Lesica, P. (Herbarium, Division of Biological Sciences, University of Montana, Missoula, MT 59812 and Montana Natural Heritage Program, 1515 E. Sixth Ave, Helena, MT 59620, U.S.A.; firstname.lastname@example.org). The resurrection of Erigeron parryi. Brittonia 57: 47–54. 2005.—Erigeron parryi was described in 1890 from a single collection from southwest Montana. No additional collections were made during the following 90 years. Recent floristic treatments have synonomized E. parryi under E. ochroleucus. I used principal components and discriminant analyses of morphological characters to examine the relationship of E. parryi to its presumed closest relatives, E. ochroleucus, E. radicatus, and E. scribneri, in light of several populations discovered in the past 20 years. Erigeron parryi should be considered a distinct species. It can be readily distinguished from closely related species based on indument and caudex morphology. It is allopatric with E. ochroleucus and E. scribneri and ecologically separated from E. radicatus. Erigeron scribneri is intermediate between E. ochroleucus and E. radicatus and is probably best treated as a variety of one or the other of these species.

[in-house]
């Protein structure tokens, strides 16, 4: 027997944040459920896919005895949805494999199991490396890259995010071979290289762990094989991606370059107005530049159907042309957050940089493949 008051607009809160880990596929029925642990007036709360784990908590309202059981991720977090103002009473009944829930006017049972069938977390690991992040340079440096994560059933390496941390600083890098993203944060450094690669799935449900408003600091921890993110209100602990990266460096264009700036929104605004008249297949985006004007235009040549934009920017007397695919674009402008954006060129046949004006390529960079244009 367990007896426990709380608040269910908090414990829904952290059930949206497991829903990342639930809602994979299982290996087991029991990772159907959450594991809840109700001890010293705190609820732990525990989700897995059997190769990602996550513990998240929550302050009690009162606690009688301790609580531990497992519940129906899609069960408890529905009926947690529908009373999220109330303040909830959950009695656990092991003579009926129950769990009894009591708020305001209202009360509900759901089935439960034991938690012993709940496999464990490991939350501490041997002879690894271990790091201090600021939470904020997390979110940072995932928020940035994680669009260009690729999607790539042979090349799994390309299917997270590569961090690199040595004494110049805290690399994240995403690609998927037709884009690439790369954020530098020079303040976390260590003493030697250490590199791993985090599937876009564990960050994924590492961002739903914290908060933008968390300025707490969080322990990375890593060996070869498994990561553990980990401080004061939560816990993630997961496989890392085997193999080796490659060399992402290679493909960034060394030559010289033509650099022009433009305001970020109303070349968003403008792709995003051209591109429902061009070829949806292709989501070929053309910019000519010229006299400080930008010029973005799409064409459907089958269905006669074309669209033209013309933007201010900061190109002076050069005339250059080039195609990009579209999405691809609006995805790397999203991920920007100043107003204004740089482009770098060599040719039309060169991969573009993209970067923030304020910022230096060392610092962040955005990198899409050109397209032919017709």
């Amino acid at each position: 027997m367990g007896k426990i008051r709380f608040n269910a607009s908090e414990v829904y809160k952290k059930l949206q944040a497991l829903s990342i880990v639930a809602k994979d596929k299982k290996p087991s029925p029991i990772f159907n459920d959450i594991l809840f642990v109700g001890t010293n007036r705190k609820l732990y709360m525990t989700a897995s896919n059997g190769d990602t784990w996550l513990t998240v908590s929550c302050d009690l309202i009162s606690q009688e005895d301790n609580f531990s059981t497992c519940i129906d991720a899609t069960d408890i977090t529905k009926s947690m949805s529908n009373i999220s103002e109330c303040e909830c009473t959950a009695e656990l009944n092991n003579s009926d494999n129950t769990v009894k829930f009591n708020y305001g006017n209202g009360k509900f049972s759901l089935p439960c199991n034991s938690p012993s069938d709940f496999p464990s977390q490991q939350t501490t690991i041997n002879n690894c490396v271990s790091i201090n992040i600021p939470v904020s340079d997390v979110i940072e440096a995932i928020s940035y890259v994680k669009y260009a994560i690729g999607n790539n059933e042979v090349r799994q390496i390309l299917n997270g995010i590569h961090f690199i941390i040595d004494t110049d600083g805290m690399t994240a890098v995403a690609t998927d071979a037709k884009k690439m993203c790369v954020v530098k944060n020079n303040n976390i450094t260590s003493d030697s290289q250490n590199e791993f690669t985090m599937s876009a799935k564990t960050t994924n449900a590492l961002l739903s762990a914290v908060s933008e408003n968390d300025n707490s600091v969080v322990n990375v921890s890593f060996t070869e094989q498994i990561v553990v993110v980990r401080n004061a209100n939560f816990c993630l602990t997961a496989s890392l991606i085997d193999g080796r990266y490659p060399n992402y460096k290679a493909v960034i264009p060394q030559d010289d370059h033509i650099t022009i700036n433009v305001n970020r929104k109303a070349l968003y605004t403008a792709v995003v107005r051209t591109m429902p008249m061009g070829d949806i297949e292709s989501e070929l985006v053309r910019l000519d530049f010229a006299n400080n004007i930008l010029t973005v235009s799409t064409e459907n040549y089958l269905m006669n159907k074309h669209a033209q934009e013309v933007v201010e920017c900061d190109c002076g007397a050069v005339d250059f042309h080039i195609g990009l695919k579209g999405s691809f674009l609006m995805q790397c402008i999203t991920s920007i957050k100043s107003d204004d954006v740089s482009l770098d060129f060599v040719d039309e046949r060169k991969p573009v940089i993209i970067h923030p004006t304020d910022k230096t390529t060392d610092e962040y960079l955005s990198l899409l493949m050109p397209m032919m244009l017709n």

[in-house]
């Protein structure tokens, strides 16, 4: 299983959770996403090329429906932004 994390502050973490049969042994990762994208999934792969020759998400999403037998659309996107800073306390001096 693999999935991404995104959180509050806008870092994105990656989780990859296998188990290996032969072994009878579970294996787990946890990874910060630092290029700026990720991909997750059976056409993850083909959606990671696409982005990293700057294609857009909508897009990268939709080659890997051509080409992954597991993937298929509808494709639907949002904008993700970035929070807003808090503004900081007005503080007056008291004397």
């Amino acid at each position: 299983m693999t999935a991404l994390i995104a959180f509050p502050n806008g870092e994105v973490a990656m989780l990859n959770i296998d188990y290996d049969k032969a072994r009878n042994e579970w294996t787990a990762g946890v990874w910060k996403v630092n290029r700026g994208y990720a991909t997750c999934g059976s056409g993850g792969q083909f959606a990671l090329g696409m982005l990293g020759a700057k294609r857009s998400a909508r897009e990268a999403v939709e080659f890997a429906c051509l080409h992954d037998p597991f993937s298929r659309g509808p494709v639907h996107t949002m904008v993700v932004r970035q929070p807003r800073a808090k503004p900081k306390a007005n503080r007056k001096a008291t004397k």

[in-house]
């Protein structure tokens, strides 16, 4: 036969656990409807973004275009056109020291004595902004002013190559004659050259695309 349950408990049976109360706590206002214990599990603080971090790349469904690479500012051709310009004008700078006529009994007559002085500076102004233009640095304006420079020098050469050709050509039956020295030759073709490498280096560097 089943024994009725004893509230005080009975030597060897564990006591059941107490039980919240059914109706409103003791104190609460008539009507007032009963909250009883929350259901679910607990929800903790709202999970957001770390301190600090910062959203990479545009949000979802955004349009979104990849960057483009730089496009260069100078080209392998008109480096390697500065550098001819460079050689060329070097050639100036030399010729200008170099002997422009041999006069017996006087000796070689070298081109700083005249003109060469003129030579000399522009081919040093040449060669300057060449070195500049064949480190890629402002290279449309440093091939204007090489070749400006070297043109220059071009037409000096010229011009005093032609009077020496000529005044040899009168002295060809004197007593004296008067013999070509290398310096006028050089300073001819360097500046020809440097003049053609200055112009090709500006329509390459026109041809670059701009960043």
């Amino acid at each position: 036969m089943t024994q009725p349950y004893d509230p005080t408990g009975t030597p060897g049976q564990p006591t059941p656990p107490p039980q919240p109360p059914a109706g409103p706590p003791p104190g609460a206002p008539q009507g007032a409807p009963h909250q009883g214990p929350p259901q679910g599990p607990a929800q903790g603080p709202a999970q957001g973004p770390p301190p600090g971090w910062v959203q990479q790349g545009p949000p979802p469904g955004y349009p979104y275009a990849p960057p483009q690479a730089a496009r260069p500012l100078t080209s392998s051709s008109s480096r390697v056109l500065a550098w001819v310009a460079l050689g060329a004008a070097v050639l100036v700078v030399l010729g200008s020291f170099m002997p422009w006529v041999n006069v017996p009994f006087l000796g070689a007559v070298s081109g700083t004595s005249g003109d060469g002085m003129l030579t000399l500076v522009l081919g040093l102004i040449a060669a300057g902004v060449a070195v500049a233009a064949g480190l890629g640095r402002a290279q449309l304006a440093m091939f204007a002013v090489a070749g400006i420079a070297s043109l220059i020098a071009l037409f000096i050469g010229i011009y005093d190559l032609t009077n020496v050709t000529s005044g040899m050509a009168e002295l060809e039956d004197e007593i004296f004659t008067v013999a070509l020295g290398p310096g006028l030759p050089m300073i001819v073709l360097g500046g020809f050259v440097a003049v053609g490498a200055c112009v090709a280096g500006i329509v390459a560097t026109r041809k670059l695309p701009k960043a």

Chen, W. H. (Kunming Institute of Botany, the Chinese Academy of Sciences, Heilongtan, Kunming, Yunnan 650204, China; email@example.com) & Y. M. Shui (Kunming Institute of Botany, the Chinese Academy of Sciences, Heilongtan, Kunming, Yunnan 650204, China; firstname.lastname@example.org). A new species of Thrixspermum (Orchidaceae) from China. Brittonia 57: 55–58. 2005.—A new species from China, Thrixspermum tsii (Orchidaceae), is described and illustrated and its relationships to T. centipeda and T. subulatum are discussed.